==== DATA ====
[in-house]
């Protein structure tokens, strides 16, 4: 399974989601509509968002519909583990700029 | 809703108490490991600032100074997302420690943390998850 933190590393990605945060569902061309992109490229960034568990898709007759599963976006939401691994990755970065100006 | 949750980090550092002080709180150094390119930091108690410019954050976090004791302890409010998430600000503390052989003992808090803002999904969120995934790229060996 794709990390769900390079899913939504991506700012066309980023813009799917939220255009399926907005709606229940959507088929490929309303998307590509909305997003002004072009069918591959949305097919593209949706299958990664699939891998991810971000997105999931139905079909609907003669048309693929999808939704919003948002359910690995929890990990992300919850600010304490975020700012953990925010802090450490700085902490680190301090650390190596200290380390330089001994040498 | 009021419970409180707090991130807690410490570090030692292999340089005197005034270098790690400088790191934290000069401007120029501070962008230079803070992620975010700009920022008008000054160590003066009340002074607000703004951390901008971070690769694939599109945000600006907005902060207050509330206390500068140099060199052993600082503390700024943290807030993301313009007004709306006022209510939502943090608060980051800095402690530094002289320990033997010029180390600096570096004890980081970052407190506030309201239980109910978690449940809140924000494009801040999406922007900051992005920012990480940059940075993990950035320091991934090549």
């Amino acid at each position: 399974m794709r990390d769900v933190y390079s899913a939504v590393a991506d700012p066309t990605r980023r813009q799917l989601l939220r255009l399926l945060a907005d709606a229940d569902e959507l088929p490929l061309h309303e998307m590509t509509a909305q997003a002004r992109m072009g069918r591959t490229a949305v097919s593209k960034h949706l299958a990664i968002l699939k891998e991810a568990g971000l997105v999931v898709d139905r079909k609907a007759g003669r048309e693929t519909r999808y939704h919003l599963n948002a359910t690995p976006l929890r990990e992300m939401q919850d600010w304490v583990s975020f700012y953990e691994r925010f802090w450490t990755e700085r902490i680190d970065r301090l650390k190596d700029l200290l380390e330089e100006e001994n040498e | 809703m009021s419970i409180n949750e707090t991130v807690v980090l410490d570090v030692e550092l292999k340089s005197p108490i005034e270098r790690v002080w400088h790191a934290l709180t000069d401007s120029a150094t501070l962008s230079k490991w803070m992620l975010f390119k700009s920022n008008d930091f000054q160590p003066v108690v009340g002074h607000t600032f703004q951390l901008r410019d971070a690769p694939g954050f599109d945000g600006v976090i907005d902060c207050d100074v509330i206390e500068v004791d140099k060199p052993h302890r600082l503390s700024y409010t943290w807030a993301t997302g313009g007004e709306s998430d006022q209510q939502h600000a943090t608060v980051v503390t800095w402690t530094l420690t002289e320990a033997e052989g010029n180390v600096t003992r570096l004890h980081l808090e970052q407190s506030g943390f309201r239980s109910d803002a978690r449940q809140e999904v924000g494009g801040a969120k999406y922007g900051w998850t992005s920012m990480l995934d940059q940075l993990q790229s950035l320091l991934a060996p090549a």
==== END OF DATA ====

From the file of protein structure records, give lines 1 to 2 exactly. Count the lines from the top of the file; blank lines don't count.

[in-house]
């Protein structure tokens, strides 16, 4: 399974989601509509968002519909583990700029 | 809703108490490991600032100074997302420690943390998850 933190590393990605945060569902061309992109490229960034568990898709007759599963976006939401691994990755970065100006 | 949750980090550092002080709180150094390119930091108690410019954050976090004791302890409010998430600000503390052989003992808090803002999904969120995934790229060996 794709990390769900390079899913939504991506700012066309980023813009799917939220255009399926907005709606229940959507088929490929309303998307590509909305997003002004072009069918591959949305097919593209949706299958990664699939891998991810971000997105999931139905079909609907003669048309693929999808939704919003948002359910690995929890990990992300919850600010304490975020700012953990925010802090450490700085902490680190301090650390190596200290380390330089001994040498 | 009021419970409180707090991130807690410490570090030692292999340089005197005034270098790690400088790191934290000069401007120029501070962008230079803070992620975010700009920022008008000054160590003066009340002074607000703004951390901008971070690769694939599109945000600006907005902060207050509330206390500068140099060199052993600082503390700024943290807030993301313009007004709306006022209510939502943090608060980051800095402690530094002289320990033997010029180390600096570096004890980081970052407190506030309201239980109910978690449940809140924000494009801040999406922007900051992005920012990480940059940075993990950035320091991934090549």